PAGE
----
4. comet

    The 787 Dreamliner really turned out to be a shocking aircraft.

    It has two showstoppers:
    1) The squishiest seats of any airliner in the sky today.
    2) Those electronically shaded windows, which we now know flight attendants are happy to press the central control button to switch all windows to black.

    Wouldn’t it make you feel good to have control over that central button? Knowing you can make lots of people angry with just one press!

    Maybe 787 Dreamliner carriers could offer tasering as a value added service to all customers upon entry.

    1. J_sh

      I think in regards to #1 you will find that the 3-4-3 B777 as per Air Canada beats it by a country quarter inch, and of course JAL has the configuration Boeing had in mind when they tagged the B787 as Dreamliner.

      There was a delightful review of Air Canada’s reconfiguration of their B777 fleet from 3-3-3, which VA is staying with, to 3-4-3 after they discovered the benefits of configuring their B787s as 3-3-3 Nightmareliners instead of 2-4-2 Dreamliners in another forum by a writer whose PE trip was paid for by Air Canada to produce an advertorial. It reads
      “Since deliveries of its new Boeing 787-8 and 787-9 aircraft began, Air Canada has spent millions adapting its larger and older Boeing 777 fleet to delivery a similar flight experience.”

    2. Dan Dair

      Comet,
      I still wonder if it’s possible to toast marshmallows on the firebox,
      (possibly whilst singing campfire songs in an effort to keep the spirits up)
      in the event of a battery fire.?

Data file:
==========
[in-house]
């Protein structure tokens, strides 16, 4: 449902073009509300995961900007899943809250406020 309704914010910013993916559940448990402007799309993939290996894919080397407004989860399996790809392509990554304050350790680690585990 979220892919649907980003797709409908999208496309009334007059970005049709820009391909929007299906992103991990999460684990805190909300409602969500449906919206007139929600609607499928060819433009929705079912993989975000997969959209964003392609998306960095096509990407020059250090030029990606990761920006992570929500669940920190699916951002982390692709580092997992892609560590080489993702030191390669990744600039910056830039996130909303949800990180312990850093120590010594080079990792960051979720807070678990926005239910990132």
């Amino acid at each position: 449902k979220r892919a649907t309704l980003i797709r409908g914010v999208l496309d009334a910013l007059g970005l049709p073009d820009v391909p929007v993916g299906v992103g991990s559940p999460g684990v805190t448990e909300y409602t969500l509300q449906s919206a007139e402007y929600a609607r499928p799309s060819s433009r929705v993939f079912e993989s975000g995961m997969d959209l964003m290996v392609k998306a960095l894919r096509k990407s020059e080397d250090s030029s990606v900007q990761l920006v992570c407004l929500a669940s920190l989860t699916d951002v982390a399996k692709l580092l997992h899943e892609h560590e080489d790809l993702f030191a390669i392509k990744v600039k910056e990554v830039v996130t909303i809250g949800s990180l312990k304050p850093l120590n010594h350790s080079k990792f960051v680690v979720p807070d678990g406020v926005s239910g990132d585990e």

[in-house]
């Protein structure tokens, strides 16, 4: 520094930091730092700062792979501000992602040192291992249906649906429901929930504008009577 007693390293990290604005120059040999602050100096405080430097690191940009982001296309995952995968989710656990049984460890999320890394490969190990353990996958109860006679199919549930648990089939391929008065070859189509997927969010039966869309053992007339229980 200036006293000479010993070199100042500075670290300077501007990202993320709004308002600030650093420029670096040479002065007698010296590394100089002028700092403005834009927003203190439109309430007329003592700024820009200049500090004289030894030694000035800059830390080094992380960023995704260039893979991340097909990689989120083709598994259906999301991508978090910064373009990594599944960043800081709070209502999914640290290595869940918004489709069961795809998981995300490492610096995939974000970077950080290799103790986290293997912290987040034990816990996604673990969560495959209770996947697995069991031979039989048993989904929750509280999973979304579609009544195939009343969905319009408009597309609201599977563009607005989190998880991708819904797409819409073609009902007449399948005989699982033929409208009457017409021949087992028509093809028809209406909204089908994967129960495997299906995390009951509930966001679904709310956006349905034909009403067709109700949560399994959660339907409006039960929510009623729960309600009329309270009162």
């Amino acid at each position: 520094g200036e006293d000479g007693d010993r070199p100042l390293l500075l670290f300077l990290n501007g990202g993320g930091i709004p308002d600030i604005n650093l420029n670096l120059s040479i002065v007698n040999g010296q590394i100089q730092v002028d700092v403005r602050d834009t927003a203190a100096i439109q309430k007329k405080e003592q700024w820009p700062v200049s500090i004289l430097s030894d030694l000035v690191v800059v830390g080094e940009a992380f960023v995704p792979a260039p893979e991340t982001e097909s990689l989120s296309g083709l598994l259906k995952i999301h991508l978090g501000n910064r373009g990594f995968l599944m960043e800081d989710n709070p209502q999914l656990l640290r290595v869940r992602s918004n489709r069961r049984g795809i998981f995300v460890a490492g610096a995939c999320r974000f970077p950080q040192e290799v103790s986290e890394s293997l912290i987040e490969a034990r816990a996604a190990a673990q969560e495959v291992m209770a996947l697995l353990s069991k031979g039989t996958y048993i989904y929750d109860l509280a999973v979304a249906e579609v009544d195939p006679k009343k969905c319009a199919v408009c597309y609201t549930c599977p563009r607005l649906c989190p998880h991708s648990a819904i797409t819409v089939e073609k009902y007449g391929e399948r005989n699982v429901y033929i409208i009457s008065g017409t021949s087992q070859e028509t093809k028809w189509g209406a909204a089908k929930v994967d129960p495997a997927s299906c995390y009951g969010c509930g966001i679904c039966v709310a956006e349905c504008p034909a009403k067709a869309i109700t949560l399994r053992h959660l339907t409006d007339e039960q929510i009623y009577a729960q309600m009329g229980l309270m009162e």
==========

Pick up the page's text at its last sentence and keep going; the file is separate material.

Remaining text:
(I also wonder whether the B787 is delivered from new, with a big pack of marshmallows stored in the galley-area, for just such an occasion. I wonder if the bag even has the words to campfire songs helpfully printed on it.???)

      (feel free to call me Robin; the boy wonder.!!!)
      (*Batman & Robin reference)
      (*other superheroes are available)

  5. Giant Bird

    Reducing the number of toilets on aircraft creates another issue for passenger disruption when one or more are out of service. If you have cut the number of toilets down to the bare minimum or less, passengers are going to be less understanding and patient when the few left are out of service. Particularly if they go to the toilet early in the flight and realise the aircraft took off with a toilet out of service, or it becomes unpleasant to use during a flight and the crew are slow or reluctant to do a through clean up. Imagine the situation where they cannot fix a toilet in the turn around time and them another one goes out of service early in the flight, and there were barely enough in the first place. Passenger temperatures will rise as they have a reasonable expectation that some of the extra revenue from the additional seats is being spent on making sure that the remaining fewer number of toilets are always available. On some flights often none of the toilets are accessible for long periods of time, due to extended periods of turbulence and then drink carts, meal carts and duty free carts blocking the aisles. The airlines seem to be trying very hard to stir up the passengers. Eventually they may succeed in a way that may be a major safety incident.